We have lost the splendors our ancestors created, and we go elsewhere. I am glad that I read this, I did learn a bit about the culture and I have a sttone who is Lebanese that I look forward to discussing this book with.

‘House of Stone’ by Anthony Shadid

I want to read more to find out. As I read, I marveled at the wars and strife that pervade Shadid’s homeland, which stem from the intolerance people have for others’ beliefs.

This was an outgrowth of the fall of the Ottoman Empire. The story of his year, then, is rife with descriptions of his friends and the people who come to work on this house, and of their After a bad patch in his life, Anthony Shadid took a year off to rebuild his grandparents’ home in Syone.


I use quotes because Shadid’s only connection to the home is multiple generations ago: His untimely death has lead many to question his commitment to journalism in such a dangerous region of the world.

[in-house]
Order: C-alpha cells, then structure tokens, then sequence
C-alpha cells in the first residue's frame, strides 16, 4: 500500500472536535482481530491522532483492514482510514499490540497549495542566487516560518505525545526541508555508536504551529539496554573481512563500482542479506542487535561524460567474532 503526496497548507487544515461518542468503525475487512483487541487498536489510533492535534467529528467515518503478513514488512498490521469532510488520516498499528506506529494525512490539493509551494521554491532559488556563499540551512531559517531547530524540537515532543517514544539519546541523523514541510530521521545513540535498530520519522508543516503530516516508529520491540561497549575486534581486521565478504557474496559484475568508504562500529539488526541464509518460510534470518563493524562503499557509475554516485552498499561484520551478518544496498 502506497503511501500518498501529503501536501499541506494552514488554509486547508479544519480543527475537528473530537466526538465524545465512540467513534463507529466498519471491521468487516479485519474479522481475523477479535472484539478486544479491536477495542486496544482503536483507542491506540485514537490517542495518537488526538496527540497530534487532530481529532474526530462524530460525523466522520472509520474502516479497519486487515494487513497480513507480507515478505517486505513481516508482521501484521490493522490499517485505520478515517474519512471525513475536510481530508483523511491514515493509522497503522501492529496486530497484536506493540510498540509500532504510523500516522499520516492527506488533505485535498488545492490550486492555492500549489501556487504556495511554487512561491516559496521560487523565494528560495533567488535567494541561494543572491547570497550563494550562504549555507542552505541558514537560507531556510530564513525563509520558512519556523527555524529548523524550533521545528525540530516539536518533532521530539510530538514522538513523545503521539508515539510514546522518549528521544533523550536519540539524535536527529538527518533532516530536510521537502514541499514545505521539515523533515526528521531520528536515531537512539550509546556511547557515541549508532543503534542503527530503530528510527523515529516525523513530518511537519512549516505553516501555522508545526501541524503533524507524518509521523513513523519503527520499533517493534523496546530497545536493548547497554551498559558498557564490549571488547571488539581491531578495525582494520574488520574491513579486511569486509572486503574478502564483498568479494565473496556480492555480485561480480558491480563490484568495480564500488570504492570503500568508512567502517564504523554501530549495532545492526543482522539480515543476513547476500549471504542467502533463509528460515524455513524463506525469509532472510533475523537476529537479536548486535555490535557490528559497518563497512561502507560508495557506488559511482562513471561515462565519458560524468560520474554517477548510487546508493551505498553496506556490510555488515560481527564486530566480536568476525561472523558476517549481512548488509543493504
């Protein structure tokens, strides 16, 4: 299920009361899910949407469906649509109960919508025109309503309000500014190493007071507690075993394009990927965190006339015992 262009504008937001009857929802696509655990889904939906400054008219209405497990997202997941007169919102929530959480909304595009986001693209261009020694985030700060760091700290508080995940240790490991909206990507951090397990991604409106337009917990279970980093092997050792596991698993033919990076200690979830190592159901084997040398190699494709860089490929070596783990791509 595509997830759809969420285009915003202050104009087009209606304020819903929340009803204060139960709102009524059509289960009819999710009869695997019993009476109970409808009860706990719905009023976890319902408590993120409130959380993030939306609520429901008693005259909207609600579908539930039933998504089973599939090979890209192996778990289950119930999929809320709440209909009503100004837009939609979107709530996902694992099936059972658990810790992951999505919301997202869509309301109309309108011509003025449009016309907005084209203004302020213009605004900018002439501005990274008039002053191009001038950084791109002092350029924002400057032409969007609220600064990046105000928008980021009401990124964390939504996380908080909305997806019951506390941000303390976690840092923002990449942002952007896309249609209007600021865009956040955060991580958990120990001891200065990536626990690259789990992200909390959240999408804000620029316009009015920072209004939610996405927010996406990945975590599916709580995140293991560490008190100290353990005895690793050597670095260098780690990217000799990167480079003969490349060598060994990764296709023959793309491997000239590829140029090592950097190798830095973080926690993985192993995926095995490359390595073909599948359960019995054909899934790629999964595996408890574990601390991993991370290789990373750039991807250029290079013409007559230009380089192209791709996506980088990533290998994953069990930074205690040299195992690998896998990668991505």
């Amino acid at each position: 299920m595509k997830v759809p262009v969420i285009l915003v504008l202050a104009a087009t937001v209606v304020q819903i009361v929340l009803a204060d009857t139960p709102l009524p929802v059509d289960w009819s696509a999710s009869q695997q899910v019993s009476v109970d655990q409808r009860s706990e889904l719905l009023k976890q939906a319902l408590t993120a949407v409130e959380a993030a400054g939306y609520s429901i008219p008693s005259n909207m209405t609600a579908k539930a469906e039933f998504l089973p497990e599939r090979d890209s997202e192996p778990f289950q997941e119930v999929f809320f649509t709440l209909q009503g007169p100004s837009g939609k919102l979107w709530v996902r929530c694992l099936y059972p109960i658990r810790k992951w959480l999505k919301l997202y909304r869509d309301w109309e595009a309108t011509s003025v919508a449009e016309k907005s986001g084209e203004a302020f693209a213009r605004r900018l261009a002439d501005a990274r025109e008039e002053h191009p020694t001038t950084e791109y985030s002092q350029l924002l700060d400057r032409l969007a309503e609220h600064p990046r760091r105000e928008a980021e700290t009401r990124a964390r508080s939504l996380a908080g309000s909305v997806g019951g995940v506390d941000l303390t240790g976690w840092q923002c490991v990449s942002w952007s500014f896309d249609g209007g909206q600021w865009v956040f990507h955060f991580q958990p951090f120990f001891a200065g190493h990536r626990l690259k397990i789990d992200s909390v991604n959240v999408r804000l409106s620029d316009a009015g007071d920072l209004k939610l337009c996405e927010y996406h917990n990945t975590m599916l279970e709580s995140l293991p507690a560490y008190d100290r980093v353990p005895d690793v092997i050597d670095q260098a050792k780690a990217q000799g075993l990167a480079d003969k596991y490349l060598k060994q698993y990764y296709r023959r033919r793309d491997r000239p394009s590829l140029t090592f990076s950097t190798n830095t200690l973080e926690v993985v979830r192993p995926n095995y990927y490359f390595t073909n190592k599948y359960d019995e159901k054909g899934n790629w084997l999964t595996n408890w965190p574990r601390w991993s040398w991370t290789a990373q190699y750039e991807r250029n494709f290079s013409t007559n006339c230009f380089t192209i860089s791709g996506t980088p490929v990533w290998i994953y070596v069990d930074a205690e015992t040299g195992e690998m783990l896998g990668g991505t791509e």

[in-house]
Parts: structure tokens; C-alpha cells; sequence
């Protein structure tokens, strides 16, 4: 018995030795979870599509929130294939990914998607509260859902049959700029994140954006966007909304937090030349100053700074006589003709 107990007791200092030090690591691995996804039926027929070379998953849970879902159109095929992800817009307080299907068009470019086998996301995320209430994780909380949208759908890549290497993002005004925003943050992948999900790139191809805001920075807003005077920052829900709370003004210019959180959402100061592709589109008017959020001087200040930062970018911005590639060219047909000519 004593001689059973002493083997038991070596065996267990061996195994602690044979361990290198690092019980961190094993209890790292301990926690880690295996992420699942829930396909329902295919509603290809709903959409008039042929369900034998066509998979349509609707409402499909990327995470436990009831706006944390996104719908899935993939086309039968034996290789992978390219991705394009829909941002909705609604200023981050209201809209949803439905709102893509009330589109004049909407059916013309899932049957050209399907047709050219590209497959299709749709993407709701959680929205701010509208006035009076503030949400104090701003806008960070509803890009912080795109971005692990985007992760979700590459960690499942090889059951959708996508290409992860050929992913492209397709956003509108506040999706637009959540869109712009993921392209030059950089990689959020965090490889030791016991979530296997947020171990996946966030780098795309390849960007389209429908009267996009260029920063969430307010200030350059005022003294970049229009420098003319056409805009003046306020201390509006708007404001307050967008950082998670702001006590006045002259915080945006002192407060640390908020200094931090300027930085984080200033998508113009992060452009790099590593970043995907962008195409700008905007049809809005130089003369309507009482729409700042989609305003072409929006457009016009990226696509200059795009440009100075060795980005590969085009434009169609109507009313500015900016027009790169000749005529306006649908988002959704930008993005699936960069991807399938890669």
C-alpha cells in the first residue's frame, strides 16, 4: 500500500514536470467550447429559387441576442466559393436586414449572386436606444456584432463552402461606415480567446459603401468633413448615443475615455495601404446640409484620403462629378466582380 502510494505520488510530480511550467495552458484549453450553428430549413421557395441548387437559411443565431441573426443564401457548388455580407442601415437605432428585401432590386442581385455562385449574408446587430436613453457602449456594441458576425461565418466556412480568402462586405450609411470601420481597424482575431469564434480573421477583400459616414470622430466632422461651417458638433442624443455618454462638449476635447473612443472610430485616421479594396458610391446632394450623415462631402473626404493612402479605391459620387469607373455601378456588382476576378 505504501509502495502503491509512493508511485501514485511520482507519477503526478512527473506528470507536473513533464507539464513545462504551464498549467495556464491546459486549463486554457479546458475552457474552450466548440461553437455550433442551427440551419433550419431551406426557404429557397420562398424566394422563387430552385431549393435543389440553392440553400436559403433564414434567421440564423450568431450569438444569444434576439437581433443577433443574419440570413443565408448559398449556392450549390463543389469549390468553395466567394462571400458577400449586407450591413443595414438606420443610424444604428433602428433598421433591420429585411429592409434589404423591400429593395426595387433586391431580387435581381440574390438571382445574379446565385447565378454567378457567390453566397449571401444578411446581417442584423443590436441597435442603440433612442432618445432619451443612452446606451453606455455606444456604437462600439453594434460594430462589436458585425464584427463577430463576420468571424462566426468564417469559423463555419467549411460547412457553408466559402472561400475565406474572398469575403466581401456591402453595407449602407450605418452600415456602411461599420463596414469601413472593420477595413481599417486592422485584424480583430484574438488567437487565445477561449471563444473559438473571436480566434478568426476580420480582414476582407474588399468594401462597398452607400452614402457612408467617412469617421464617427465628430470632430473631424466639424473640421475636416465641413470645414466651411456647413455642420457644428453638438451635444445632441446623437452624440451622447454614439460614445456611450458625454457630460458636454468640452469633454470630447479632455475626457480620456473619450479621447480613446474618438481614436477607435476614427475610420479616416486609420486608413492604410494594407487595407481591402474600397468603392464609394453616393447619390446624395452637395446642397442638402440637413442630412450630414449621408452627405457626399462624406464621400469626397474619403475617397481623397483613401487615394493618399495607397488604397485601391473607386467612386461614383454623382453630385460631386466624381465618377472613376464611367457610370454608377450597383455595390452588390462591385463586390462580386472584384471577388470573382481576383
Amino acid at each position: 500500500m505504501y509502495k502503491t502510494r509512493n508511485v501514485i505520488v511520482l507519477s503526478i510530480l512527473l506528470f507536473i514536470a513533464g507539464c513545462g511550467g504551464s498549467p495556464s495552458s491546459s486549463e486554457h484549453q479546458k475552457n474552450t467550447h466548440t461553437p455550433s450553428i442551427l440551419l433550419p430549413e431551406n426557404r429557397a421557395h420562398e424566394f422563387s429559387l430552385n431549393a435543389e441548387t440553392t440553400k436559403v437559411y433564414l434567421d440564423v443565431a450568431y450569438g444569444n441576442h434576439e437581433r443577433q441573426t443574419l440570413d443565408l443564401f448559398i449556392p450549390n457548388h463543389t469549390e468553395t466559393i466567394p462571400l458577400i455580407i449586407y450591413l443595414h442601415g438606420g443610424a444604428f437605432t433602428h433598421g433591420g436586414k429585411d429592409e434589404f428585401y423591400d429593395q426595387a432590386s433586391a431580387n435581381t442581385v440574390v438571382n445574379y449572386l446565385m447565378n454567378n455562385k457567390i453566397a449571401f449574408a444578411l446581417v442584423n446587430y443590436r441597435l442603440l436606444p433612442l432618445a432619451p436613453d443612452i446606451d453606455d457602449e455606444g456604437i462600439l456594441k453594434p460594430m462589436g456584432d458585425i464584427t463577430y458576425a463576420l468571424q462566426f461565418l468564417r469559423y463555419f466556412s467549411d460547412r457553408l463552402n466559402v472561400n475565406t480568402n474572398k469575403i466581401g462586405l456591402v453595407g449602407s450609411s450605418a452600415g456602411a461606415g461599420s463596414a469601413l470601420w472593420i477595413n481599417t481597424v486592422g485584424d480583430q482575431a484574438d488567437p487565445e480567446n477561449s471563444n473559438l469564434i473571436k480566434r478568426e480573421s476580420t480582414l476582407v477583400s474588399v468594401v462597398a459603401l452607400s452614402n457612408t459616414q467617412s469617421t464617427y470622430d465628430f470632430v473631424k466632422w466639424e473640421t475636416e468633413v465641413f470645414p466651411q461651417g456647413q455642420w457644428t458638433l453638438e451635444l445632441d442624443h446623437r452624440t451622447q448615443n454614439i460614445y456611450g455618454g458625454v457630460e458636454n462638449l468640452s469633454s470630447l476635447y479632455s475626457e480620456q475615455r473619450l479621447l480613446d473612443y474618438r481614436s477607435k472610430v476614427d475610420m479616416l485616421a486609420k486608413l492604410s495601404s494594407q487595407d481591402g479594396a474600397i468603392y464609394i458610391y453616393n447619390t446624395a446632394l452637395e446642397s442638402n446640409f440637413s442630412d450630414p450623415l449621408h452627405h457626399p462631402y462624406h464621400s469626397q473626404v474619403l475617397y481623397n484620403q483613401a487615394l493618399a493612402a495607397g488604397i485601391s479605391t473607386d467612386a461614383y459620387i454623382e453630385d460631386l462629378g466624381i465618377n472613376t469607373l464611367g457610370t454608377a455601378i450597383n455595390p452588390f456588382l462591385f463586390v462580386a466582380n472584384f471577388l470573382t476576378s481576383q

Preview — House of Stone by Anthony Shadid. While Shadid had a continuous train of thought and a purpose to his book, I just could not get into it. So much about this book to love. House of Stone is an unforgettable meditation on war, exile, rebirth, and the universal yearning for home. Then back to the house and its tiles and windows, which was to me very boring. Some of them remain proud.

In the United States we deplore such violence and intolerance, believing ourselves much more tolerant and open to others.

Nice teenagers are a special commodity. Shadid could scarcely tolerate the ordinary roughness of the harvest. His quest becomes to rebuild his great-great-grandfather’s home and along the way he teaches us about his family, and Lebanon, then and now.